By Ted Roberts
You either love noodle kugel or you hate it. For 50 years of kiddush on Shabbat morning I hated it.
“Have a nice piece of noodle kugel,” urged the sisterhood’s ace kugel saleslady. “Lotsa raisins and cinnamon.” I was a challenge to her. Every Shabbat morning she sought me out. She knew I was a hard case.
“I’m allergic,” I smiled, as I piled pickled herring into the empty spot on my plastic plate that seemed designated for a 4”x5” square of her gooey product.
To me, noodle kugel was a plate of pasta that hadn’t “found itself” — like our children. What was it but a frustrated lasagna? Heavy enough to be a main course, sweet enough for dessert, and served in such small portions that it could pass for an appetizer. In a few hundred years, I figured, tradition will determine its use. In the meantime, I’ll try the chopped liver. On my personal food chain, kugel ranked somewhere below chicken fat spread over stale rye bread.
My kugel hang-ups ended when my boss sent this native Southerner to Boston. That’s where I met Sylvia. Well, first I met her son, Lenny.
It happened on June 15, 1970 at 8:15 p.m.. My wife and I were sitting in Lenny’s living room and a small fly with blue-green wings had just lit on the mantelpiece. I suddenly saw every stark detail of life’s mosaic because into the room comes Lenny’s mother, Sylvia. In her arms is a giant noodle kugel in a Pyrex baking dish. An aroma that obliterated my wife’s Channel No. 5 flooded the room. One sniff and I knew my days as a kugel-hater were over.
Lenny’s mother was an artist. A skillet and a baking dish were her palette. When she made noodle kugel, the angels sang.
Her only blemish was a certain vagueness about her recipes. Quantities were described as “some,” “not too much,” “a lot” and, naturally, “a bissel.” Sylvia saw no reason to chance that her blueprints might end up in inept hands. Why trust Heavy Handed Hannah with your prized creations so she could advertise her soggy mess as “Sylvia’s Noodle Kugel?” If you pressed her, she got “a bissel” more quantitative, but not enough for precise duplication of her masterpiece. She’d confess to “an eggshell full” of sour salt, a “glassful” of cream.
Once, to a young cook she respected, Sylvia allowed access to her recipe for kreplach. “Fill up a bowl with flour,” Sylvia told the ingenue, “almost to the top.”
“Sylvia, how much flour?”
“Almost to the top of the bowl, like I said, Sadie.”
“Oh, the bowl with the blue border of daisies I got from my mother.”
On another occasion, “Sylvia, what’s that delightfully different tang in the stuffed cabbage sauce?”
“Some grated citrus peel,” Sylvia almost whispered under her breath hoping her inquisitor was hard of hearing. Orange, lemon, grapefruit peel, who knew?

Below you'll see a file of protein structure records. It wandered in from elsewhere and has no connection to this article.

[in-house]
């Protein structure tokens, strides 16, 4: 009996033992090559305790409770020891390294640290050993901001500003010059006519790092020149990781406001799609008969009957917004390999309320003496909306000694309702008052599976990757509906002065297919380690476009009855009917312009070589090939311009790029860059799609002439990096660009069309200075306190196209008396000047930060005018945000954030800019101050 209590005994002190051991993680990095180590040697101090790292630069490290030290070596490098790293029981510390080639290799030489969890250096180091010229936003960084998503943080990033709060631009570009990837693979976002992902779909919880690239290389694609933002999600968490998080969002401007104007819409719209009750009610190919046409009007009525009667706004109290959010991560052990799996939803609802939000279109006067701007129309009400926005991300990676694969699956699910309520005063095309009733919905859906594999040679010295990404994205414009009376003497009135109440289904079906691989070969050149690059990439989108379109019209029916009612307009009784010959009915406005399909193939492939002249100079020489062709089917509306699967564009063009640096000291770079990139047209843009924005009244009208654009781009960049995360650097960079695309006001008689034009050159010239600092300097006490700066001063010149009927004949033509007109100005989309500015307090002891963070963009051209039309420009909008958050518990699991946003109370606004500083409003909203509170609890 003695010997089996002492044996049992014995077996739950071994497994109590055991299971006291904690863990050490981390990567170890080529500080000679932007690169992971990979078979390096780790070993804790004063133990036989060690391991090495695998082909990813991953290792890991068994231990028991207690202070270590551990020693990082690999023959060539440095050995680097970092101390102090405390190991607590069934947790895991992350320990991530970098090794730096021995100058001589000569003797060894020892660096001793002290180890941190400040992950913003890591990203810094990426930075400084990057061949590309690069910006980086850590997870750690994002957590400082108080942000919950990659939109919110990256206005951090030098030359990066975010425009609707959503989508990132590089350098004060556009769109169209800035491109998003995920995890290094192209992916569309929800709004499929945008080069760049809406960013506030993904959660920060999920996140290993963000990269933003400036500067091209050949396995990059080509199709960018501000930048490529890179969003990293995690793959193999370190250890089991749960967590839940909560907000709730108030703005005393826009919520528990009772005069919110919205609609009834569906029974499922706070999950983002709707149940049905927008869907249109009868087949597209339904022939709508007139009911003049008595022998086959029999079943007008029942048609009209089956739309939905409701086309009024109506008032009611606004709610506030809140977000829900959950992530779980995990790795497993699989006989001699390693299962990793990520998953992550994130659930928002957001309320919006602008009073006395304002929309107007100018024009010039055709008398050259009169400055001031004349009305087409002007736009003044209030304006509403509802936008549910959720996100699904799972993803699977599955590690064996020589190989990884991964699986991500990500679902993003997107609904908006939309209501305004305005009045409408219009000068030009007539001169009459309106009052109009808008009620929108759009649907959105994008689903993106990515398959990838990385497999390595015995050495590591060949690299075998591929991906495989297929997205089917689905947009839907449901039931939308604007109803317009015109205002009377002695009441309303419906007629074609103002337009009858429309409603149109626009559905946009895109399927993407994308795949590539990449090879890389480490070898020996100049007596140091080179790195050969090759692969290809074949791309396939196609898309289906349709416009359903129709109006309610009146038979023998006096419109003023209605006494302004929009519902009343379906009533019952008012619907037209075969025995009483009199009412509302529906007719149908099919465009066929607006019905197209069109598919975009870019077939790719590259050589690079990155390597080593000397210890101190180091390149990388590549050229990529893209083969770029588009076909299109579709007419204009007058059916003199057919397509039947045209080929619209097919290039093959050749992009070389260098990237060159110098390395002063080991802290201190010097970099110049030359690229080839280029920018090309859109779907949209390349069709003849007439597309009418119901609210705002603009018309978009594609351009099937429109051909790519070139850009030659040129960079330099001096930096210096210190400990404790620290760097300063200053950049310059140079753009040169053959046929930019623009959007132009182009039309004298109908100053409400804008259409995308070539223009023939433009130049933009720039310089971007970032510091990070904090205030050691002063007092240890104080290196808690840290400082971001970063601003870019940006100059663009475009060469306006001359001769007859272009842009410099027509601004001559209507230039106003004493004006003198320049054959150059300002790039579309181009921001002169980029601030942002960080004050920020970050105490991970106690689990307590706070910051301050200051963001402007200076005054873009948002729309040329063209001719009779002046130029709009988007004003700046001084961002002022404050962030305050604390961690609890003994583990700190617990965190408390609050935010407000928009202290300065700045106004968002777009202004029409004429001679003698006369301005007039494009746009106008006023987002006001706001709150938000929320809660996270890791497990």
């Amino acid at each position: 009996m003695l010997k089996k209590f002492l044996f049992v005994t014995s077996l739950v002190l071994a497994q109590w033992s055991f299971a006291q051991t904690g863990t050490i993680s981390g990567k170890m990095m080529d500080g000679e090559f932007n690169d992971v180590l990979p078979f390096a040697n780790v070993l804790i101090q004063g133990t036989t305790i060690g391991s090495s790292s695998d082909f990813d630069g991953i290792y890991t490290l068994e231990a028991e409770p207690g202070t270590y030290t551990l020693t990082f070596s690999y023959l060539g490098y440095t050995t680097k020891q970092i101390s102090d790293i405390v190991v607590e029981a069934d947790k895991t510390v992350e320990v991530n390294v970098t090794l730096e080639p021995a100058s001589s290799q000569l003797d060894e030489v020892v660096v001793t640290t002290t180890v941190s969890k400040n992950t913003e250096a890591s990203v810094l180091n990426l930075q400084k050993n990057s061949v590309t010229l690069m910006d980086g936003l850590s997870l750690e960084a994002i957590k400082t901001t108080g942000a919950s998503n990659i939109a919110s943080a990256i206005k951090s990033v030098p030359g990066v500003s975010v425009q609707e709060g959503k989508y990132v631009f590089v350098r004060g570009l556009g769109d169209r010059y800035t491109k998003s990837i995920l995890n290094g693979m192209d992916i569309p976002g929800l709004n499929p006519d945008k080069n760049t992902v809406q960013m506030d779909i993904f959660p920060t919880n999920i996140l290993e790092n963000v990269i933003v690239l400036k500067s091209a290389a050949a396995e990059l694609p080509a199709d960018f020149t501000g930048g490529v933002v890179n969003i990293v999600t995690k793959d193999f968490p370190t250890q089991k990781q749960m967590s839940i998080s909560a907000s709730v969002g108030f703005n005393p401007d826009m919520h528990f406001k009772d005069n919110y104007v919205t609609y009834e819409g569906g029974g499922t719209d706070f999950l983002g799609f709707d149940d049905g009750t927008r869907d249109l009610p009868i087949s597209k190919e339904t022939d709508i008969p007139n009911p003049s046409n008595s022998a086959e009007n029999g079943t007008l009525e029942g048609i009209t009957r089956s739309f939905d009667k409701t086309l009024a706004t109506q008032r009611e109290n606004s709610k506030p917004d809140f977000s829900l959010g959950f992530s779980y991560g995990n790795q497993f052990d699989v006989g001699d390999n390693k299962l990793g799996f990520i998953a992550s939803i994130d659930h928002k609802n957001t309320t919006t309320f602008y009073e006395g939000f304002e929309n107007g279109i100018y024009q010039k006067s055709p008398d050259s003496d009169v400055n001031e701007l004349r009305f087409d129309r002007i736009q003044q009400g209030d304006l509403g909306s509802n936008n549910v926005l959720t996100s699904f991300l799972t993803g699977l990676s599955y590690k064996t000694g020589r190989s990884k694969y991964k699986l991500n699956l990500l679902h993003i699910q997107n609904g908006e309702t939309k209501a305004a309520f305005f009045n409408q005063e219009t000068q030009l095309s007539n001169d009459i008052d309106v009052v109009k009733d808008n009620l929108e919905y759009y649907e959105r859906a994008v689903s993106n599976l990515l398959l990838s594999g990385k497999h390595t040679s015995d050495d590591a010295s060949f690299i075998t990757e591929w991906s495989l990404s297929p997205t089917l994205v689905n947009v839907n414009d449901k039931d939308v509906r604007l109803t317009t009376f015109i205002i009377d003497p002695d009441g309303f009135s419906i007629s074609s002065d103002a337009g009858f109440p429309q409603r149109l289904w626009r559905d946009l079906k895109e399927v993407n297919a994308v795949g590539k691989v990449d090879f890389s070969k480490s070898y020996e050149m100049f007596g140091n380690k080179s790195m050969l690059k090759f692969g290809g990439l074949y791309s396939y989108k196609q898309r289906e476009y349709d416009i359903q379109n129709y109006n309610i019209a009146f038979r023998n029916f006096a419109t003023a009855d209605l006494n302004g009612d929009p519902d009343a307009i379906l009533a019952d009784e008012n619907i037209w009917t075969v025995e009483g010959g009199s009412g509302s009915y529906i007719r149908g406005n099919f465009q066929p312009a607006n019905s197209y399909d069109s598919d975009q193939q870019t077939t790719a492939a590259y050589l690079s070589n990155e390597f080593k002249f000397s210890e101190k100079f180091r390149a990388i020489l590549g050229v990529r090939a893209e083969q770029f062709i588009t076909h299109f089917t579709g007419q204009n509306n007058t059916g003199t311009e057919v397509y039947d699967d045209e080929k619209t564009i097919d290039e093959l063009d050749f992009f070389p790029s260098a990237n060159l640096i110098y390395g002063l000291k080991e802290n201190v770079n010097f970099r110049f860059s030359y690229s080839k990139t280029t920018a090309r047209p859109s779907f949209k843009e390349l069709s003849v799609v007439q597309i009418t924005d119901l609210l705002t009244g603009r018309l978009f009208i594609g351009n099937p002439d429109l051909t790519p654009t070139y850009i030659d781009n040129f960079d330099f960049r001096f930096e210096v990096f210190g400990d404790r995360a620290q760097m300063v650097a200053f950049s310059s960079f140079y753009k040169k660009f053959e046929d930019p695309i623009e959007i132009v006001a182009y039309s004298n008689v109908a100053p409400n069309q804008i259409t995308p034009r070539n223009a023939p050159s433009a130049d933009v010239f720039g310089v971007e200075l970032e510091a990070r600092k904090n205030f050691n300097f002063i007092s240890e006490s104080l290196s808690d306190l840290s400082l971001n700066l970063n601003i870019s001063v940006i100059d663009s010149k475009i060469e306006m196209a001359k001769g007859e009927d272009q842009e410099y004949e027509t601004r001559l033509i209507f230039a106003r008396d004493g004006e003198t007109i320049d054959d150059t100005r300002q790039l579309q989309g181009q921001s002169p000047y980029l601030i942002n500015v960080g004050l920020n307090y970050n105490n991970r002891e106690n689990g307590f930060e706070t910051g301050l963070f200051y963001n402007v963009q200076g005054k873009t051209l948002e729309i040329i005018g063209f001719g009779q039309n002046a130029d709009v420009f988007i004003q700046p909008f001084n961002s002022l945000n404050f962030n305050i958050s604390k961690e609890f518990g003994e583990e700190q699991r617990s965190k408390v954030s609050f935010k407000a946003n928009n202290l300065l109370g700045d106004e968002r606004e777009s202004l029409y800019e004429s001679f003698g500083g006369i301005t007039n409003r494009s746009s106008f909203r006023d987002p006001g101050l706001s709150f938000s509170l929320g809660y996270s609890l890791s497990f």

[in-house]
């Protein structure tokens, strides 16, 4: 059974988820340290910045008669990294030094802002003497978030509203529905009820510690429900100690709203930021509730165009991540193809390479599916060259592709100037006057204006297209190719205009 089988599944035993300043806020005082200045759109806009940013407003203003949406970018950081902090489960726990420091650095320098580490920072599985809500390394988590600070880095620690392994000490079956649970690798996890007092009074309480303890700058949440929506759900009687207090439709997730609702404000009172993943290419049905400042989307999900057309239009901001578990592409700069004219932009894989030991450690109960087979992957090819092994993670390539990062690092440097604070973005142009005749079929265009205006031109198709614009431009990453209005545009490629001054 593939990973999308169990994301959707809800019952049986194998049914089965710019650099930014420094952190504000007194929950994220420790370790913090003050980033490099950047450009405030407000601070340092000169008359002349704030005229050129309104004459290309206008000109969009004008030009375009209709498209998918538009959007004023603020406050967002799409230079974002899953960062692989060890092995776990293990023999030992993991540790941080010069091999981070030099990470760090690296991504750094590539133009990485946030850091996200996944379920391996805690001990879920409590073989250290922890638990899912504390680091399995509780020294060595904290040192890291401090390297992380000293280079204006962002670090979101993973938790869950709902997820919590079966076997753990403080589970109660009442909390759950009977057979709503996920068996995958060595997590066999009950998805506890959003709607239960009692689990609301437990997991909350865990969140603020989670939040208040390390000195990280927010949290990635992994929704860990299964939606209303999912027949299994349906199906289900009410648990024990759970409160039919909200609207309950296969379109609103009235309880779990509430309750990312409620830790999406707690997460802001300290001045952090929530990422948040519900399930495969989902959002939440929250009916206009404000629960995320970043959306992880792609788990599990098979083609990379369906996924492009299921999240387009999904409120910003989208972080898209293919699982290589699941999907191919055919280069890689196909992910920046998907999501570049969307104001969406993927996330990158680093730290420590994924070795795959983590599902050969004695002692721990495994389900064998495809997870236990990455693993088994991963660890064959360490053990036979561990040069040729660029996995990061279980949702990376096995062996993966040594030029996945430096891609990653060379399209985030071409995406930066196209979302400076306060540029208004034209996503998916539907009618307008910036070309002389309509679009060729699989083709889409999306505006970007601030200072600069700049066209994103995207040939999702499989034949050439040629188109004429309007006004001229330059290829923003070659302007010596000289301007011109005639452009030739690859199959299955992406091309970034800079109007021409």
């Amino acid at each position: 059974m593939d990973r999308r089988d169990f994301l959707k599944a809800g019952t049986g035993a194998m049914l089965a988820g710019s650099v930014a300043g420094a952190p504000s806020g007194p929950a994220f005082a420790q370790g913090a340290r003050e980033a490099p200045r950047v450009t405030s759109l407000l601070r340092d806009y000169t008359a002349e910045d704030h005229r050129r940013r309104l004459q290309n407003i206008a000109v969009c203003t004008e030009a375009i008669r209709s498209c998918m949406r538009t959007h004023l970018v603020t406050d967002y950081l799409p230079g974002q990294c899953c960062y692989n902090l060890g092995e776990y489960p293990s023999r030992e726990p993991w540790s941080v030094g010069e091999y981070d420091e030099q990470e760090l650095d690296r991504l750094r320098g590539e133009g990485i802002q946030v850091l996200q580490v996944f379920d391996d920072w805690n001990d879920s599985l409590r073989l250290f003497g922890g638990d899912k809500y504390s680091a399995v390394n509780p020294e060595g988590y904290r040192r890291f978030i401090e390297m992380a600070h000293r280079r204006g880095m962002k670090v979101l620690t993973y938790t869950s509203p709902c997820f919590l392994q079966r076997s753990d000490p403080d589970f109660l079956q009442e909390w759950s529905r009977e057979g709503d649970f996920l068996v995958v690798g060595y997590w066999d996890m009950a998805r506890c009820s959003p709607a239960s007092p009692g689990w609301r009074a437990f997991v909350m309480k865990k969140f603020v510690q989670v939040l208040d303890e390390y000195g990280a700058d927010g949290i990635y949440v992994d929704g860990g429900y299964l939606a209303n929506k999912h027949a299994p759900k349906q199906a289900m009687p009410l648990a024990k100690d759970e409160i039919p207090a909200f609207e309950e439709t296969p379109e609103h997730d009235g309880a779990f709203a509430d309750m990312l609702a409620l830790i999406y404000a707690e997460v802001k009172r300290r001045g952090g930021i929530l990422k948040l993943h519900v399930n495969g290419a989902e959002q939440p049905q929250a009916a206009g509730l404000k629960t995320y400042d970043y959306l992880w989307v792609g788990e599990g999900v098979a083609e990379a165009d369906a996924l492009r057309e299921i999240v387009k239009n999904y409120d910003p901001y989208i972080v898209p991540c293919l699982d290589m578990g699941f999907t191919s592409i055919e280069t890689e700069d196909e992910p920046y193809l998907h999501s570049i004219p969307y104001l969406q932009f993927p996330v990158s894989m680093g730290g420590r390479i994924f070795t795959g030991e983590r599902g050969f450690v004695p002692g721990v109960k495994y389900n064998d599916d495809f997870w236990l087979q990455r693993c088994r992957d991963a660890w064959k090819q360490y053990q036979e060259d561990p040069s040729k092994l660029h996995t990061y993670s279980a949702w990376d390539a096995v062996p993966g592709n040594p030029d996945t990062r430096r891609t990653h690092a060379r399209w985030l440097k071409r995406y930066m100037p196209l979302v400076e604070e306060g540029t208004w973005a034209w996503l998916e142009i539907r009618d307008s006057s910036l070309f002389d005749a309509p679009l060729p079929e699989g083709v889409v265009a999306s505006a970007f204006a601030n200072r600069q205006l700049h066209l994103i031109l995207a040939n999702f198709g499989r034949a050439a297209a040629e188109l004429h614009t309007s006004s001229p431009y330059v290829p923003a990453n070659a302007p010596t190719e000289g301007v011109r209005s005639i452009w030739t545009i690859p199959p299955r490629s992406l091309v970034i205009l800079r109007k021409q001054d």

My wife was always nervous about the fulfillment of Sylvia’s dotty directions. It took many phone calls to get it right.
“Sylvia, the tsimmis, what does it mean to ‘sweeten to taste?’ I’ve eaten half of it raw and I can’t decide. Should it taste sweet like strudel or sweet like cabbage soup?” She’d listen briefly, then run back to the stove for more nibbling –more sugar — more nibbling — until a smile very like Sylvia’s crossed her face.
But even as the Lord’s gift of manna ceased for the Israelites — so Sylvia’s bounty came to an end. It was goodbye, Sylvia’s noodle kugel, hello, fried okra. It was time to return to the Southland. “There was cotton to be picked,” I joked with Lenny and my Boston friends. My boss had ordered this wandering sharecropper back home.
My wife rarely asked Sylvia for a recipe, but now we were leaving, and how could we face a cold world without Sylvia’s noodle kugel? Even I, the renegade kugel-hater, shuddered to think of supper tables covered only with platters of fried chicken and grits.
Sylvia, with grace and good humor, passed the formula to us with mathematical precision and none of her past evasions. The ingredients and processes were described in detail. It was a blueprint to bliss that our 15-year-old daughter — who made a microwave meatloaf that the cat refused — could have followed.
We left the Boston area 20 years ago and remained in contact with our old friends, including Lenny. But sad to say, we never again saw Sylvia — though over those 20 years my wife frequently made the kugel from that foolproof recipe. Sylvia has unwittingly brightened many a Huntsville, Alabama party with her creation. Now my wife had countless requests for the recipe, always passing on the story of Sylvia and her kitchen smile, as we called it, as well as her stuffiness about revealing her secrets.
“Now, I’m not going to give you the recipe unless you’ll do it right,” she’d tell supplicants. And in deference to Sylvia, my wife allowed access to the kugel directions only to the finest cooks in her circle.
A few years ago Sylvia died. There’s a plaque in a Newton temple commemorating her memory. There’s also a host of happy noodle kugel-eaters all over the South which grows every time there’s a Bar Mitzvah in Huntsville or Memphis or Birmingham or Atlanta.
To paraphrase Robert Frost a bit, “One could be worse than a cooker of kugels.” Sylvia would agree.
Ted Roberts is a humorist from Huntsville, Alabama.
Competent Cooks! Send a self-addressed stamped envelope with the statement: “Yes! I will try to faithfully prepare Sylvia’s Kugel to the best of my ability,” (or something to that effect) to receive the recipe for this legendary dish!
Mail to: Secret Recipe, c/o Jewish Action, Orthodox Union, 333 Seventh Avenue, New York, N.Y. 10001.